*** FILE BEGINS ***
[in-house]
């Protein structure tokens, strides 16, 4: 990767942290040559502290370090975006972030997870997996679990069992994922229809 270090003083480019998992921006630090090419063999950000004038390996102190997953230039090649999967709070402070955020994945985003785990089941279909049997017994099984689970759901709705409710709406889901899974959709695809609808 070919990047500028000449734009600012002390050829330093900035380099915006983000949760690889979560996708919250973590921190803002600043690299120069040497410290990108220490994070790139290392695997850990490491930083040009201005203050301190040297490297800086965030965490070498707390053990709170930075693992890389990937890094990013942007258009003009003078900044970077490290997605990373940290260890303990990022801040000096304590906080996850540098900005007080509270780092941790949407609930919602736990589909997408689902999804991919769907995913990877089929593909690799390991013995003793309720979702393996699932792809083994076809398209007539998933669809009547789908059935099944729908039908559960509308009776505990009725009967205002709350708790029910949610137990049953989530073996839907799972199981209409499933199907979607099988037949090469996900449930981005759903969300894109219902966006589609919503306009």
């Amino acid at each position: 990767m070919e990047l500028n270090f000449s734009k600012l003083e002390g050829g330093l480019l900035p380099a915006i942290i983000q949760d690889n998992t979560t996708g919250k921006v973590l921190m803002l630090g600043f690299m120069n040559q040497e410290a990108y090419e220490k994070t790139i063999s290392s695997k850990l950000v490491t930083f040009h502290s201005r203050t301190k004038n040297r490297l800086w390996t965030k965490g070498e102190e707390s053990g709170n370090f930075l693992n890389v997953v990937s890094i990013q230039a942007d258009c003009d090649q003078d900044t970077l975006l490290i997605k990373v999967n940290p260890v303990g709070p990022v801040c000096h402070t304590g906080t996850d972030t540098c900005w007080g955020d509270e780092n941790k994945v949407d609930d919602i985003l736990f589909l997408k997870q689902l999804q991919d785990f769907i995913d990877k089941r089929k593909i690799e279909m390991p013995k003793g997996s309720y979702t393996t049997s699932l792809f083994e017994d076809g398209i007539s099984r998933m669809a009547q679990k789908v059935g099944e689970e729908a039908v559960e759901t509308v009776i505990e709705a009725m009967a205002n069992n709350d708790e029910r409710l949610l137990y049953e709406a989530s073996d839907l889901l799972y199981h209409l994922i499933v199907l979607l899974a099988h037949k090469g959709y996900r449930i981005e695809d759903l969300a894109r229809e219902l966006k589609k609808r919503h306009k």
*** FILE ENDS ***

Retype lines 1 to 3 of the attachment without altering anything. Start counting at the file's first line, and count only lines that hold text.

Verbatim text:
[in-house]
């Protein structure tokens, strides 16, 4: 990767942290040559502290370090975006972030997870997996679990069992994922229809 270090003083480019998992921006630090090419063999950000004038390996102190997953230039090649999967709070402070955020994945985003785990089941279909049997017994099984689970759901709705409710709406889901899974959709695809609808 070919990047500028000449734009600012002390050829330093900035380099915006983000949760690889979560996708919250973590921190803002600043690299120069040497410290990108220490994070790139290392695997850990490491930083040009201005203050301190040297490297800086965030965490070498707390053990709170930075693992890389990937890094990013942007258009003009003078900044970077490290997605990373940290260890303990990022801040000096304590906080996850540098900005007080509270780092941790949407609930919602736990589909997408689902999804991919769907995913990877089929593909690799390991013995003793309720979702393996699932792809083994076809398209007539998933669809009547789908059935099944729908039908559960509308009776505990009725009967205002709350708790029910949610137990049953989530073996839907799972199981209409499933199907979607099988037949090469996900449930981005759903969300894109219902966006589609919503306009």
């Amino acid at each position: 990767m070919e990047l500028n270090f000449s734009k600012l003083e002390g050829g330093l480019l900035p380099a915006i942290i983000q949760d690889n998992t979560t996708g919250k921006v973590l921190m803002l630090g600043f690299m120069n040559q040497e410290a990108y090419e220490k994070t790139i063999s290392s695997k850990l950000v490491t930083f040009h502290s201005r203050t301190k004038n040297r490297l800086w390996t965030k965490g070498e102190e707390s053990g709170n370090f930075l693992n890389v997953v990937s890094i990013q230039a942007d258009c003009d090649q003078d900044t970077l975006l490290i997605k990373v999967n940290p260890v303990g709070p990022v801040c000096h402070t304590g906080t996850d972030t540098c900005w007080g955020d509270e780092n941790k994945v949407d609930d919602i985003l736990f589909l997408k997870q689902l999804q991919d785990f769907i995913d990877k089941r089929k593909i690799e279909m390991p013995k003793g997996s309720y979702t393996t049997s699932l792809f083994e017994d076809g398209i007539s099984r998933m669809a009547q679990k789908v059935g099944e689970e729908a039908v559960e759901t509308v009776i505990e709705a009725m009967a205002n069992n709350d708790e029910r409710l949610l137990y049953e709406a989530s073996d839907l889901l799972y199981h209409l994922i499933v199907l979607l899974a099988h037949k090469g959709y996900r449930i981005e695809d759903l969300a894109r229809e219902l966006k589609k609808r919503h306009k």